In a letter read out to mourners during the funeral service at Warsaw's Polish Army Field Cathedral, President Andrzej Duda described Mirecka-Loryś as “a woman of courage and integrity,” and recalled her credo that “everything I did in life, I did for Poland.”
Prime Minister Mateusz Morawiecki wrote in his letter that Mirecka-Loryś’s “life-long actions and commitment to the cause of her homeland deserve the highest admiration and praise.”
Mirecka-Loryś was laid to rest at the Polish capital's historic Powązki Cemetery.
Photo: PAP/Leszek Szymański
Born in 1916, Mirecka-Loryś studied at the Jan Kazimierz University in Lwów (now Lviv in Ukraine), where she joined the All-Polish Youth Academic Union.
After Germany invaded Poland in 1939, she joined the underground resistance movement, soon becoming the commander of the Women’s National Military Organization in the southeastern Rzeszów District.
In the spring of 1945, she became Commander-in-Chief of the Women’s National Military Union.
After the war, she resumed law studies at the Jagiellonian University in Kraków, southern Poland, but was soon arrested by the country's communist authorities.
Released from prison under an amnesty on September 1, 1945, she soon faced the threat of another arrest and decided to escape from Poland.
After a time spent in Italy and subsequently Britain, Mirecka-Loryś, by then married, left for the United States in 1952.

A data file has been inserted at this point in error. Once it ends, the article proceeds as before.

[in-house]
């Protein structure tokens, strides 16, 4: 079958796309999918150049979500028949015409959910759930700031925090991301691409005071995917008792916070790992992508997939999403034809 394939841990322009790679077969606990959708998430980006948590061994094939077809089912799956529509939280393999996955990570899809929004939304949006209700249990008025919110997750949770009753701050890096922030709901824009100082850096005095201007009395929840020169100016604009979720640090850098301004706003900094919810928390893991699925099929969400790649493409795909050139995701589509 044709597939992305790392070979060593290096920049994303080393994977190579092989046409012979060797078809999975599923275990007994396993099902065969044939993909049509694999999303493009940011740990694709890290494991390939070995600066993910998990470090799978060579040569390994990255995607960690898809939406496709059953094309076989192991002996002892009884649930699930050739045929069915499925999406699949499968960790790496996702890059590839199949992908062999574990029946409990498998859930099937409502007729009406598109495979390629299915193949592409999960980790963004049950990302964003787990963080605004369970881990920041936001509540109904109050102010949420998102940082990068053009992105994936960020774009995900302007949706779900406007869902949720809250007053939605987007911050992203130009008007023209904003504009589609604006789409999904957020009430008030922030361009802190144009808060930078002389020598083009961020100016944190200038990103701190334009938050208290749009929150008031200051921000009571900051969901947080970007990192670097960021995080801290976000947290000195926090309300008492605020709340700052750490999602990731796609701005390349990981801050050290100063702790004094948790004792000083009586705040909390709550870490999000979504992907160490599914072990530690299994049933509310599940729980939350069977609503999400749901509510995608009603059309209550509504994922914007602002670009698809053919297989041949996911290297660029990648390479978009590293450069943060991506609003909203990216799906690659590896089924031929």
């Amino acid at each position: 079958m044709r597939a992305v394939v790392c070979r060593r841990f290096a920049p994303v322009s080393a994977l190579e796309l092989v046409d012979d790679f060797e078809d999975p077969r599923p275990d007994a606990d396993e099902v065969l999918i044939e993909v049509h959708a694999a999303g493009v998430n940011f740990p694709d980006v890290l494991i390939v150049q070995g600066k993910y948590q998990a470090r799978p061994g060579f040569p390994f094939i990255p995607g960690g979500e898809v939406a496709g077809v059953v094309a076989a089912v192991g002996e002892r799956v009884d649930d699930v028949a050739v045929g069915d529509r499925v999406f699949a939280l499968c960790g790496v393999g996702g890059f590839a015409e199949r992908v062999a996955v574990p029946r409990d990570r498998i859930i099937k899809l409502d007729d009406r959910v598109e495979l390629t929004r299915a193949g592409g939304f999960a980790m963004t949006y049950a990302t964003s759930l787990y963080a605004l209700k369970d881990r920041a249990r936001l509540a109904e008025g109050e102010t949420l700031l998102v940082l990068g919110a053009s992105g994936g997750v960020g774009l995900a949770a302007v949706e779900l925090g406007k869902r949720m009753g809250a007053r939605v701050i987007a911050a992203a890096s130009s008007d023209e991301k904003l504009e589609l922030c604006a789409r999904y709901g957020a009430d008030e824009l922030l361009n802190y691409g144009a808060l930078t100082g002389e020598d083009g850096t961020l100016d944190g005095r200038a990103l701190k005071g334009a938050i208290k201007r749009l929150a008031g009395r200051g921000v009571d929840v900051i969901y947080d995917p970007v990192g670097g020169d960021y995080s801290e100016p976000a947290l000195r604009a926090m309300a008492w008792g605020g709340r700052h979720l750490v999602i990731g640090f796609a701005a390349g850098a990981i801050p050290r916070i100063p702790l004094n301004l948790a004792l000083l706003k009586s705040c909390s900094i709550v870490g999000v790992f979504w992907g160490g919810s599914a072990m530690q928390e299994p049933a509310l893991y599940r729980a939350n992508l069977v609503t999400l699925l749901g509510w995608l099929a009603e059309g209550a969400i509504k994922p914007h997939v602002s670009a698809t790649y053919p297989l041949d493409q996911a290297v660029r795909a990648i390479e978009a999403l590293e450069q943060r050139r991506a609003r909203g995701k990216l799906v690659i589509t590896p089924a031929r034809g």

As a Chicago resident, she was active in the National Party, the Union of Polish Women in America, and the National Board of the Polish American Congress.
For over three decades, she served as editor of Głos Polek, a publication of the Union of Polish Women in America. She also contributed to a Polish radio station in Chicago.
Mirecka-Loryś was the author of the second volume of The History of the Union of Polish Women in America and the book Retrieved in Memory: Notes on Family, Work, Friendship.
Her numerous honours included the Silver Cross of Merit, the Cross of Valour, the Commander’s Cross of the Polonia Restituta Order, and the Witness of History award from the Polish Institute of National Remembrance (IPN).
In 2016, to mark her 100th birthday, Poland's parliament adopted a resolution commemorating her patriotic services.
Mirecka-Loryś is survived by her son Jan, a historian working at the Polish Museum of America, and her daughter Ewa.